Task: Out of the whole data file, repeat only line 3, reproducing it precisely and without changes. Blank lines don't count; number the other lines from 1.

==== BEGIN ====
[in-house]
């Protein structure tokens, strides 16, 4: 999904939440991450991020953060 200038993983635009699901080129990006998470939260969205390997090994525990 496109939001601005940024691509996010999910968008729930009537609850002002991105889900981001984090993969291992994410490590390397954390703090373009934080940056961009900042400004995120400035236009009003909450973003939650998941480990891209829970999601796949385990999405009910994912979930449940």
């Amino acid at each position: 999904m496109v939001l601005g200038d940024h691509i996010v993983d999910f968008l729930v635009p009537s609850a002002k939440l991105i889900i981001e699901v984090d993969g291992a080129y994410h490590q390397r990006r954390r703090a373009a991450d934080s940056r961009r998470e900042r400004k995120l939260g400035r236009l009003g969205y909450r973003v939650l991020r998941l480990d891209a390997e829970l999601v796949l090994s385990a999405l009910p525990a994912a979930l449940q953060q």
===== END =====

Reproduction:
């Amino acid at each position: 999904m496109v939001l601005g200038d940024h691509i996010v993983d999910f968008l729930v635009p009537s609850a002002k939440l991105i889900i981001e699901v984090d993969g291992a080129y994410h490590q390397r990006r954390r703090a373009a991450d934080s940056r961009r998470e900042r400004k995120l939260g400035r236009l009003g969205y909450r973003v939650l991020r998941l480990d891209a390997e829970l999601v796949l090994s385990a999405l009910p525990a994912a979930l449940q953060q």